Cypress trees can still be grown in your backyard and will do best in states with warm, humid climates.

Delaware

Cypress trees can grow as far North as Delaware. 

Since Delaware borders, the Coast, the wetlands of this state allow for adequate growth of cypress trees. Delaware is home to the Great Cypress Swamp, which is a forested freshwater swamp home to towering cypress trees.

The Great Cypress Swamp also extends into parts of Maryland, which is another state along the Atlantic Coast that hosts cypress swamps.

Virginia

Cypress trees commonly grow in swamp lands in Virginia.

Interestingly, Virginia is now home to the largest cypress tree, standing at 145 feet tall. They still don’t quite match the giant nature of the redwoods, but they’re a close second.

In Virginia, or anywhere along the Atlantic Coast for that matter, cypress trees produce striking colors in the autumn months just before their leaves begin to fall.

North & South Carolina

Cypress trees are common in the Carolinas. Cypress trees grow in both North and South Carolina.

Like we discussed earlier, one of the oldest known living cypress trees in the United States is a Bald Cypress in North Carolina. The Bald Cypress in North Carolina is at least 2,624 years old (dated in 2019.) Talk about experience!

The old cypress can be found in The Three Sisters Swamp of North Carolina.

Florida

Cypress trees commonly grow in the Florida Everglades. Towering cypress trees covered in Spanish moss are an incredible sight in the swamps of Georgia and Florida.

Big Tree Park in Florida was once home to the oldest and largest cypress tree before it was lost in a fire in 2012.

The Senator, as it was named by locals, stood at 126 feet tall and was over 3,500 years old.

You Can Find Cypress Trees Anywhere Along The Gulf Coast

Outside of the Atlantic Coast, states along the Gulf Coast are home to many cypress trees and forests.

The warm, humid climate of the Gulf Coast allows cypress trees to thrive in surrounding states.

The Bayous of the South contains soft, moist soil that all the cypress trees love. In this climate, cypress trees around your home are more common!

Cypress Trees Are Common In The South

In Texas, Mississippi, and Alabama, several varieties of cypress trees are common. Cypress trees are one of the most anchored trees in these state’s native woodlands, and perhaps that’s because of those peculiar knees.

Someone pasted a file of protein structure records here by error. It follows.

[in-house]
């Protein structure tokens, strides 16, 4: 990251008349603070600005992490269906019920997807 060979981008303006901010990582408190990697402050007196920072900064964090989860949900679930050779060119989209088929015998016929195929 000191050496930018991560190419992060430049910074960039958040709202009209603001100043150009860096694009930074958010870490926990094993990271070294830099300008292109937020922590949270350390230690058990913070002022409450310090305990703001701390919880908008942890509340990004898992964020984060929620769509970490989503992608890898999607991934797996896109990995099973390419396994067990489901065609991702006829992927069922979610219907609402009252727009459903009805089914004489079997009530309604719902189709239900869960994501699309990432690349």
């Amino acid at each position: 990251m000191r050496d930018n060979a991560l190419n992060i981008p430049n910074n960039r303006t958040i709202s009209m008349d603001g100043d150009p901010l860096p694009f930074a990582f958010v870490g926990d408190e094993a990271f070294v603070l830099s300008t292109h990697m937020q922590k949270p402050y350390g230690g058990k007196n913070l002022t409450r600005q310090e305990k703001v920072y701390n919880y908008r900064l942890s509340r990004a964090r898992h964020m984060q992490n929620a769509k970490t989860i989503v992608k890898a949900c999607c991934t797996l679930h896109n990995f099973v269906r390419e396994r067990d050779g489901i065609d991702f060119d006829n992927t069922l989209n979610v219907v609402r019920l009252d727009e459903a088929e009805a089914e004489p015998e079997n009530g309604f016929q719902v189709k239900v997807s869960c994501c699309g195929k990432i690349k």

Because of their anchored roots and base, the hurricanes of the Gulf are no match. The most damage a hurricane has done to the cypress is sending those pine needles flying. And that’s probably why they’re one of the longest surviving trees of geological time.

In Alabama, an underwater bald cypress forest was discovered in 2012 just off the coast 60 feet below the surface of the Gulf of Mexico. The well-preserved underwater forest is home to cypress trees that are well over 52,000 years old.

Now that’s insane.

Louisiana Has Cypress Trees Too!

Also, along the Gulf Coast is the state of Louisiana. Cypress trees are common in Louisiana. In fact, the state tree of Louisiana is the Bald Cypress. 

The Bald Cypress serves as a symbol of the southern swamps. Its abundance, beauty, and economic importance makes it the perfect state tree for Louisiana.

You can easily grow a cypress tree in your yard in Louisiana while still representing the state!

Cypress Trees Grow Inland In Southeastern State Swamps and Wetlands

While cypress trees are most common in the swamps along the coast, they still commonly grow inland in the plains of southern states.

Cypress trees grow along both the East and West sides of the Mississippi River.

West Side Of The Mississippi River

On the West side, cypress trees are common in Missouri, Arkansas, and even southeastern portions of Oklahoma. Although it may be less common to see a cypress naturally sprout up in these inland states, the ornamental use of cypress trees is more common.

The warm, humid weather of these southern states allows the cypress tree to be the perfect shade tree addition to your propertyIn southwestern portions of Arkansas, a Cypress Swamp can be found housing several cypress trees.

Cypress Trees Commonly Grow Along The East Side Of The Mississippi River Valley

Cypress trees are also known to commonly grow along the east side of the Mississippi River Valley.

On the East side, cypress trees can be found in Kentucky, Indiana, and Tennessee.

In Tennessee, there are many groves of cypress trees that can be seen standing tall. In these areas, cypress trees are known as living fossils. In fact, some discoveries of cypress tree imprints have made their debut as fossils from way back then in Tennessee.

You can grow cypress trees around your home in any of these states easily!

Some Cypress Trees Grow Along The West Coast

Millions of years ago, scientists have said that cypress woodlands once dominated areas of California.

Since the formation of mountains and changes in the landscape of California, the climate has grown increasingly dry and arid. Because of this, some cypress trees have grown drought resistant, but because of their nature and need for wetlands, the areas of California are no longer dominated by cypress trees. 

On the West Coast, cypress trees often grow on rocky ranges, and the Italian Cypress is the most common cypress in California growing in the Mediterranean regions of the area.

If you’re looking to plant a cypress tree around your home in these areas, try planting the Italian cypress and watch it thrive in the dry climate!

Cypress Trees Are Also Commonly Grow Outside Of The US

Colorful swamp sunset in louisiana reflecting on american values.